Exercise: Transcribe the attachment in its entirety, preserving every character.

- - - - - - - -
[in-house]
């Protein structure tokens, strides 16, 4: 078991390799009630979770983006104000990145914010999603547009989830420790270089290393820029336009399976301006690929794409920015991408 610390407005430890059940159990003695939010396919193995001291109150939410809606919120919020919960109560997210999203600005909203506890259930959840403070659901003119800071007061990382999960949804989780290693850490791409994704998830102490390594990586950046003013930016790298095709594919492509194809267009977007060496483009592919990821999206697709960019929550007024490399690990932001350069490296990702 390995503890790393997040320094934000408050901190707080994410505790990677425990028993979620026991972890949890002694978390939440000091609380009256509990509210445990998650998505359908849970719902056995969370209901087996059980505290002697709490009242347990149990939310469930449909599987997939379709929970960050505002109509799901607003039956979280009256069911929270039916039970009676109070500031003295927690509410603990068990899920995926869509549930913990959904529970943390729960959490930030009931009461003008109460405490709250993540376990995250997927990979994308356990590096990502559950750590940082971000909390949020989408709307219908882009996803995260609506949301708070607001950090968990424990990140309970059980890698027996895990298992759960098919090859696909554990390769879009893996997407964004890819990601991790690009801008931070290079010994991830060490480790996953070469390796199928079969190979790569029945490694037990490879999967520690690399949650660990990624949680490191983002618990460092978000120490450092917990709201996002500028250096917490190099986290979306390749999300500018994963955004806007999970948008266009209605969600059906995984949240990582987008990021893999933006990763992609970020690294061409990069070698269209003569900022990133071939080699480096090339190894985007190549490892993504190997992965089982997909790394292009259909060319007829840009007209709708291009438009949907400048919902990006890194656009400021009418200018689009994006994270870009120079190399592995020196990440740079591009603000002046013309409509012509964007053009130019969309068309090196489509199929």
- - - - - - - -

[in-house]
């Protein structure tokens, strides 16, 4: 078991390799009630979770983006104000990145914010999603547009989830420790270089290393820029336009399976301006690929794409920015991408 610390407005430890059940159990003695939010396919193995001291109150939410809606919120919020919960109560997210999203600005909203506890259930959840403070659901003119800071007061990382999960949804989780290693850490791409994704998830102490390594990586950046003013930016790298095709594919492509194809267009977007060496483009592919990821999206697709960019929550007024490399690990932001350069490296990702 390995503890790393997040320094934000408050901190707080994410505790990677425990028993979620026991972890949890002694978390939440000091609380009256509990509210445990998650998505359908849970719902056995969370209901087996059980505290002697709490009242347990149990939310469930449909599987997939379709929970960050505002109509799901607003039956979280009256069911929270039916039970009676109070500031003295927690509410603990068990899920995926869509549930913990959904529970943390729960959490930030009931009461003008109460405490709250993540376990995250997927990979994308356990590096990502559950750590940082971000909390949020989408709307219908882009996803995260609506949301708070607001950090968990424990990140309970059980890698027996895990298992759960098919090859696909554990390769879009893996997407964004890819990601991790690009801008931070290079010994991830060490480790996953070469390796199928079969190979790569029945490694037990490879999967520690690399949650660990990624949680490191983002618990460092978000120490450092917990709201996002500028250096917490190099986290979306390749999300500018994963955004806007999970948008266009209605969600059906995984949240990582987008990021893999933006990763992609970020690294061409990069070698269209003569900022990133071939080699480096090339190894985007190549490892993504190997992965089982997909790394292009259909060319007829840009007209709708291009438009949907400048919902990006890194656009400021009418200018689009994006994270870009120079190399592995020196990440740079591009603000002046013309409509012509964007053009130019969309068309090196489509199929």